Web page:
Designing an automated system to fit up to 36,000 protective caps per day onto office chair castors might seem an unusual and challenging application for servo drives and controllers. However, it’s a good example of how today’s motion control and automation technology can help manufacturers to increase productivity and reduce costs. Bulky objects such as office chairs require cumbersome cardboard packaging to ensure they are delivered to customers without any damage caused during transportation.
Gross+Froelic, is an office chair and furniture castor specialist who wanted to explore the benefits of the latest automation technology for their manufacturing processes, such as applying a system which applies ring-shaped protective caps. Any ‘bulky’ furniture item with castors doesn’t have to be carried, although you wouldn’t push a typical office chair all the way to a customer. However, once delivered they can certainly be wheeled to their final destination, but must arrive without any scratches or damage – hence the need for plastic protectors.
The castors consist of two individual wheels with a protective cap pressed onto each and it’s now a process which can be performed automatically and at considerable speed. Gross+Froelich uses a machine made by Aramis which can operate with cycle times of just 2.4 seconds, following its re-design using the latest servo technology.
Depending on the castor model, it’s now possible to fully apply up to 36,000 protective caps automatically to the castor wheels over 24 hours of operation. This is an increase of around 10,000 caps more than the machine managed, before it’s re-design.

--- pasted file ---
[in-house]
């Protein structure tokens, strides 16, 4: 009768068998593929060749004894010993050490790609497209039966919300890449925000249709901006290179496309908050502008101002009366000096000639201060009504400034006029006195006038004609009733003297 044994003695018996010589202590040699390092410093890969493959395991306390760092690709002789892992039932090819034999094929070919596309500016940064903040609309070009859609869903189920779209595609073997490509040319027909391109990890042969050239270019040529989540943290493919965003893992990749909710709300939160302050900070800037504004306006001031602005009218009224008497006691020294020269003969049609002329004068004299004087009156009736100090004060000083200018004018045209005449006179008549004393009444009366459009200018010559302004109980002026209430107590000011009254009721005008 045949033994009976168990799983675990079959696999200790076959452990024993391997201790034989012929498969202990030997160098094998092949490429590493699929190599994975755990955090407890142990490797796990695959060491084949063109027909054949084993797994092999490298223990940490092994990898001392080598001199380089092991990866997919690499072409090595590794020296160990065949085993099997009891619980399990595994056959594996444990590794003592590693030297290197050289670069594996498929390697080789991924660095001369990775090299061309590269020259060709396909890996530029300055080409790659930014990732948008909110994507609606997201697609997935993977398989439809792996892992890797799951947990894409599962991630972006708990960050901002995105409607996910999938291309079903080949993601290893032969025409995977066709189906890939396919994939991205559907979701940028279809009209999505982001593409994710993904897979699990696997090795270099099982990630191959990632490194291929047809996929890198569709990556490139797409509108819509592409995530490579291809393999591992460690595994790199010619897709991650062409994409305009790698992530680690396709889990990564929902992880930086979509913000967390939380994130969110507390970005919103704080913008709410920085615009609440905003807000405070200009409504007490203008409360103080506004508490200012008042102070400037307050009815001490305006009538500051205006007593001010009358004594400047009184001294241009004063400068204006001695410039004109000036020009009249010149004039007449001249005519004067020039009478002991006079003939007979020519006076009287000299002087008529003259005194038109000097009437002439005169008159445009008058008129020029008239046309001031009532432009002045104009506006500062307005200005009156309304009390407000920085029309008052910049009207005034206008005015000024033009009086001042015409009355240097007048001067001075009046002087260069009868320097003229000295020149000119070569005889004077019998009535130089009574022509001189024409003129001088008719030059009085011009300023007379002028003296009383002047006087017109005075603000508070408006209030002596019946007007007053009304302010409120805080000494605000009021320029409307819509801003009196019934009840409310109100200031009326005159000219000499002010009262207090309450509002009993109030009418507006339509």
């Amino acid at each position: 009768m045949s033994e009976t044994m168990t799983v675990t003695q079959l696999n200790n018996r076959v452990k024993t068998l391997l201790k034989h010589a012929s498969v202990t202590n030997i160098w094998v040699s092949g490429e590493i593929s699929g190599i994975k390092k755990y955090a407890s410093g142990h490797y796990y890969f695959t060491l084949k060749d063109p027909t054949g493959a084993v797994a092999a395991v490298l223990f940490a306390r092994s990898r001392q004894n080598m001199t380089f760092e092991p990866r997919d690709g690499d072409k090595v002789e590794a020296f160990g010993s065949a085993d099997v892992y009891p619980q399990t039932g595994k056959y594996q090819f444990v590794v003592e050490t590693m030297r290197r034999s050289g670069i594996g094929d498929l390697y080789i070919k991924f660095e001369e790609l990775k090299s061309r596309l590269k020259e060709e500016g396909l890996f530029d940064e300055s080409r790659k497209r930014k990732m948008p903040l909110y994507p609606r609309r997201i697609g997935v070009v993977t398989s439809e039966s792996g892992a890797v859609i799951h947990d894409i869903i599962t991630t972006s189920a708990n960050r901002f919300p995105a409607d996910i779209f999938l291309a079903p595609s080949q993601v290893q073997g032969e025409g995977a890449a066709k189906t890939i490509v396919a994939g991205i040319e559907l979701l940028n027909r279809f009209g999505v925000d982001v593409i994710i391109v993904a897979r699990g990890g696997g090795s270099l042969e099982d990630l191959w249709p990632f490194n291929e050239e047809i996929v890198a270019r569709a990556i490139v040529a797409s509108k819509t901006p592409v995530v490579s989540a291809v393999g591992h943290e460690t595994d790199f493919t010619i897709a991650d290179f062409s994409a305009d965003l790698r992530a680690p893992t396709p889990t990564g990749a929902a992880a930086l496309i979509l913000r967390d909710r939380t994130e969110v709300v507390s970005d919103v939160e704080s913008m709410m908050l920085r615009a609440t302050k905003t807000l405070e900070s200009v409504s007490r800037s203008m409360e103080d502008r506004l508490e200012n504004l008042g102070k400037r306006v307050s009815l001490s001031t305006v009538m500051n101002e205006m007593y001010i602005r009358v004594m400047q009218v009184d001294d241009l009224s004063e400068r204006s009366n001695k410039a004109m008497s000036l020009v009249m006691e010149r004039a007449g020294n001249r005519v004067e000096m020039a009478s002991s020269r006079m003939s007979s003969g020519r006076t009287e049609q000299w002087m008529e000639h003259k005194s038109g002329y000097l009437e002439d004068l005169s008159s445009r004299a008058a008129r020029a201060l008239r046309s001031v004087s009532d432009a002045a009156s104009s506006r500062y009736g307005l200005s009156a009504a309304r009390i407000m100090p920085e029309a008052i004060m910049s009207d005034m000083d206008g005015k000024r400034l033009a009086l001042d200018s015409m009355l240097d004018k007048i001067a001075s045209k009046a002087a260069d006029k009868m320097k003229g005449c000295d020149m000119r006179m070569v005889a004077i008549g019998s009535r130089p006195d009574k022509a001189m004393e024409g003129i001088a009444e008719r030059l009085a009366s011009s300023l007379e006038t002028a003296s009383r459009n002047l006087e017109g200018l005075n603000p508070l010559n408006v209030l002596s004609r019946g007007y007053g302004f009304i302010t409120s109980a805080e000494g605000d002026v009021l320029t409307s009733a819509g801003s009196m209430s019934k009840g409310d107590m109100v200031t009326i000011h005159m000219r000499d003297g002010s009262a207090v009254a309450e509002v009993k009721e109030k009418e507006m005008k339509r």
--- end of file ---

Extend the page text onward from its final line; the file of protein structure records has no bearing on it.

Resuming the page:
So what were the two key factors which helped to achieve shorter cycle times? Firstly the capacity of the rotary indexing table for the plastic caps was increased from four receptacles to eight; and secondly, three of the pneumatic drives installed in the machine were replaced with the more dynamic Yaskawa Sigma-7 series electrical servo drives. It would have been impossible to achieve the higher speeds with pneumatic drives due to the mechanical stresses being excessively high. Furthermore, the levels of compressed air consumption are much lower which has reduced operating costs.
Yaskawa’s Sigma-7 series was the choice for the electric drives having already proven themselves in many similar applications and impressed Aramis the machine builder. Features such as rapid commissioning, high production capacity and maximum operational reliability, in addition to the responsiveness of the AC motors, were the key factors for the machine builder. Their extremely compact dimensions and quiet operation were also important.
The machine builder and other key suppliers worked together with Yaskawa’s automation specialists to retrofit the machine for fitting the protective caps. A total of three 400 V servo axes, each with 400 W of power, are now in use in the machine. One drive is responsible for the horizontal movement of the feed while a pneumatic linear unit with a gripper transfers the plastic cap from the separation unit to the nest of the rotary table.
An electrical cylinder driven by second servo drive presses the cap against the chair roller, while a compression force sensor detects the surge in force when they engage. Together with the absolute position sensor on the servo motor, it detects whether the pressing process was successful, while a third servo drive controls the horizontal movement. The finished parts are sent down a chute where the wheels, which are now protected by the caps, are transferred to a lattice box so they can be transported for final assembly.
The drives offer high resolution (with an integrated 24-bit absolute encoder) and high dynamics along with vibration suppression, also suppression of machine resonance frequencies and a tuning-less function for simple start-up, all integrated into the compact servo amplifiers.
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